Repressive and non-repressive chromatin at native telomeres in Saccharomyces cerevisiae
© Loney et al; licensee BioMed Central Ltd. 2009
Received: 30 July 2009
Accepted: 2 December 2009
Published: 2 December 2009
In Saccharomyces cerevisiae genes that are located close to a telomere can become transcriptionally repressed by an epigenetic process known as telomere position effect. There is large variation in the level of the telomere position effect among telomeres, with many native ends exhibiting little repression.
Chromatin analysis, using microccocal nuclease and indirect end labelling, reveals distinct patterns for ends with different silencing states. Differences were observed in the promoter accessibility of a subtelomeric reporter gene and a characteristic array of phased nucleosomes was observed on the centromere proximal side of core X at a repressive end. The silent information regulator proteins 2 - 4, the yKu heterodimer and the subtelomeric core X element are all required for the maintenance of the chromatin structure of repressive ends. However, gene deletions of particular histone modification proteins can eliminate the silencing without the disruption of this chromatin structure.
Our data identifies chromatin features that correlate with the silencing state and indicate that an array of phased nucleosomes is not sufficient for full repression.
Heterochromatin is defined as regions of DNA that remain highly condensed throughout the cell cycle. Although, yeast chromosomes are too small to visualize condensed chromatin, several regions of the S. cerevisiae genome show similarities to the heterochromatin of higher organisms [1, 2]. The silent mating-type loci, HML and HMR, the tandem rDNA array and regions close to telomeres, in particular, exhibit heterochromatic properties, such as position effects on gene expression and chromatin that is less accessible to restriction enzymes and DNA methylases [3–5].
Transcriptional silencing at telomeres and the silent mating-type loci is dependent on the silent information regulator proteins 2 - 4 (Sir2 - 4), which are integral components of the silenced chromatin. The Sir proteins interact with each other and with hypoacetylated histones H3 and H4 to form a repressive structure. At HML and HMR the Sir complex is recruited by Rap1, Abf1 and the origin recognition complex (ORC) which bind to the HM silencers. At telomeres the Sir complex is recruited by Rap1 bound to the telomeric repeats. Once recruited, Sir2 is thought to deacetylate the histones of adjacent nucleosomes allowing the Sir complex to spread outwards from the site of assembly [6, 7]. The presence of other histone modifications, such as histone variant H2A.Z, methylation of lysine residues 4 and 79 of histone H3 and the acetylation of lysine 16 in histone H4, may limit the spread of the Sir complex [8–12].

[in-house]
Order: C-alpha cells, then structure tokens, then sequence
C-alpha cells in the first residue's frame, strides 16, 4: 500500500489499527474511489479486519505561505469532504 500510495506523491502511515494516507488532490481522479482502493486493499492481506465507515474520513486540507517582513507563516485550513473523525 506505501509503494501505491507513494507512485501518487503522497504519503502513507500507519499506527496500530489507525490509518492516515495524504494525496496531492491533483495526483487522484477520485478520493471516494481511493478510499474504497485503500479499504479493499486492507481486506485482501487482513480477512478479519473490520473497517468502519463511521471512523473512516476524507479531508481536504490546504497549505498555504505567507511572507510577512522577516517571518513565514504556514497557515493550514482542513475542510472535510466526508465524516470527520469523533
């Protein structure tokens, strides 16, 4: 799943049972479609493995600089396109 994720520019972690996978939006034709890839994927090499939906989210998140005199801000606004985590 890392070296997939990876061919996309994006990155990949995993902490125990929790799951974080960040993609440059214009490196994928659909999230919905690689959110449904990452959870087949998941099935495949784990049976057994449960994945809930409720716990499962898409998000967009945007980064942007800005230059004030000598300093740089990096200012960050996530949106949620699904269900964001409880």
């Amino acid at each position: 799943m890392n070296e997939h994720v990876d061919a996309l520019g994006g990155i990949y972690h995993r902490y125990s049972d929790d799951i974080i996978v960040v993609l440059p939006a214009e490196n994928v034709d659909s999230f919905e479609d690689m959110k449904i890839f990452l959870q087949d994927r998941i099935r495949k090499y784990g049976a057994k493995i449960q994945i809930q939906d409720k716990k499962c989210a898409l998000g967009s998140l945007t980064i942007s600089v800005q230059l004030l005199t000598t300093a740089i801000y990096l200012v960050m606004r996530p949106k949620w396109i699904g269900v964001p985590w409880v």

The multiple interactions formed among the Sir proteins and histones are thought to create an inaccessible chromatin structure resulting in silencing [3–5]. At both HM loci nucleosomes are arranged in regularly spaced arrays, in contrast to the less ordered structure at the expressed MAT locus [13, 14], and this structure is dependent on the Sir proteins [13, 14]. Similarly, at a truncated telomere, which lacks all of the subtelomeric repeat elements, an array of phased nucleosomes is present in the region adjacent to the telosome . This structure is consistent with silencing levels at truncated ends which diminish with distance from the telomeric repeats .
The regular chromatin structure observed at truncated telomeres, cannot explain certain features of silencing at native ends. First, the silencing at the native ends is discontinuous, with the greatest degree of silencing observed immediately adjacent to the telomeric repeats and around the subtelomeric core X element . This is due to the presence of anti-silencing regions within the X associated repeats, which impede the spread of silencing at the native ends along with relay elements that can re-establish silencing discontinuously . Secondly, while all truncation ends studied have exhibited strong silencing, the level of silencing varies among the native ends with many ends showing only weak repression . If the chromatin structure is indicative of the silencing state we would expect to see differences in chromatin structure between native ends.